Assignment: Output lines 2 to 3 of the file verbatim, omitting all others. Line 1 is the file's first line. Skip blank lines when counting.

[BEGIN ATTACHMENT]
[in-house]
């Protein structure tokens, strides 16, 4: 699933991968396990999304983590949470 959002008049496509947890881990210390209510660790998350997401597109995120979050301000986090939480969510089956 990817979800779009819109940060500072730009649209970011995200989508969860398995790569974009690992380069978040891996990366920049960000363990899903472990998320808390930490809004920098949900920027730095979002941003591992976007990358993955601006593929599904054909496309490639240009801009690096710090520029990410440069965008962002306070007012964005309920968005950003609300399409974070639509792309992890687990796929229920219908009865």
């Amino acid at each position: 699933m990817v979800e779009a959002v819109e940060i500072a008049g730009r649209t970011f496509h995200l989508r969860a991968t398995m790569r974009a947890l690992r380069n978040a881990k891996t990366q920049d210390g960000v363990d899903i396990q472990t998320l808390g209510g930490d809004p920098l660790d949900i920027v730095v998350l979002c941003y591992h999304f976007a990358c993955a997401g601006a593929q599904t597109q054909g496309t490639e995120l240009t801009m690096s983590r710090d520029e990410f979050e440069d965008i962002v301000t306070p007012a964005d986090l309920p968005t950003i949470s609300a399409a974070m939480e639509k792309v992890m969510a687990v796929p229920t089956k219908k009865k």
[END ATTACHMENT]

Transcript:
């Protein structure tokens, strides 16, 4: 699933991968396990999304983590949470 959002008049496509947890881990210390209510660790998350997401597109995120979050301000986090939480969510089956 990817979800779009819109940060500072730009649209970011995200989508969860398995790569974009690992380069978040891996990366920049960000363990899903472990998320808390930490809004920098949900920027730095979002941003591992976007990358993955601006593929599904054909496309490639240009801009690096710090520029990410440069965008962002306070007012964005309920968005950003609300399409974070639509792309992890687990796929229920219908009865």
């Amino acid at each position: 699933m990817v979800e779009a959002v819109e940060i500072a008049g730009r649209t970011f496509h995200l989508r969860a991968t398995m790569r974009a947890l690992r380069n978040a881990k891996t990366q920049d210390g960000v363990d899903i396990q472990t998320l808390g209510g930490d809004p920098l660790d949900i920027v730095v998350l979002c941003y591992h999304f976007a990358c993955a997401g601006a593929q599904t597109q054909g496309t490639e995120l240009t801009m690096s983590r710090d520029e990410f979050e440069d965008i962002v301000t306070p007012a964005d986090l309920p968005t950003i949470s609300a399409a974070m939480e639509k792309v992890m969510a687990v796929p229920t089956k219908k009865k």